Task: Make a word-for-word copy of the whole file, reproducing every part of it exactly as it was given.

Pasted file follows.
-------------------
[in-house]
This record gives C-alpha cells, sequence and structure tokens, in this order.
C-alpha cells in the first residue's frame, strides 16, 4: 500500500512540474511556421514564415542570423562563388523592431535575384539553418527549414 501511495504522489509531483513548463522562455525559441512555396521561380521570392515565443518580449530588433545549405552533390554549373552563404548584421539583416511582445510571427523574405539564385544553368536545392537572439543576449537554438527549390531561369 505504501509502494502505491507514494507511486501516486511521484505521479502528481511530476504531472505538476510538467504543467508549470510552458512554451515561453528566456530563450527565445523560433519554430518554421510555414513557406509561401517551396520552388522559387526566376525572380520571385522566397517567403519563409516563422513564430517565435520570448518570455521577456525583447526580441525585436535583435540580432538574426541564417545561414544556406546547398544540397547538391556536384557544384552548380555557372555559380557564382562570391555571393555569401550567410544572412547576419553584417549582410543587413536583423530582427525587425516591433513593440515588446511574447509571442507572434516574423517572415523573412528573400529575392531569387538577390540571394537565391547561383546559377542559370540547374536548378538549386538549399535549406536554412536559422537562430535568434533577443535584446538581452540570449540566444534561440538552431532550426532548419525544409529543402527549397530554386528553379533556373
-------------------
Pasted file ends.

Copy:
[in-house]
This record gives C-alpha cells, sequence and structure tokens, in this order.
C-alpha cells in the first residue's frame, strides 16, 4: 500500500512540474511556421514564415542570423562563388523592431535575384539553418527549414 501511495504522489509531483513548463522562455525559441512555396521561380521570392515565443518580449530588433545549405552533390554549373552563404548584421539583416511582445510571427523574405539564385544553368536545392537572439543576449537554438527549390531561369 505504501509502494502505491507514494507511486501516486511521484505521479502528481511530476504531472505538476510538467504543467508549470510552458512554451515561453528566456530563450527565445523560433519554430518554421510555414513557406509561401517551396520552388522559387526566376525572380520571385522566397517567403519563409516563422513564430517565435520570448518570455521577456525583447526580441525585436535583435540580432538574426541564417545561414544556406546547398544540397547538391556536384557544384552548380555557372555559380557564382562570391555571393555569401550567410544572412547576419553584417549582410543587413536583423530582427525587425516591433513593440515588446511574447509571442507572434516574423517572415523573412528573400529575392531569387538577390540571394537565391547561383546559377542559370540547374536548378538549386538549399535549406536554412536559422537562430535568434533577443535584446538581452540570449540566444534561440538552431532550426532548419525544409529543402527549397530554386528553379533556373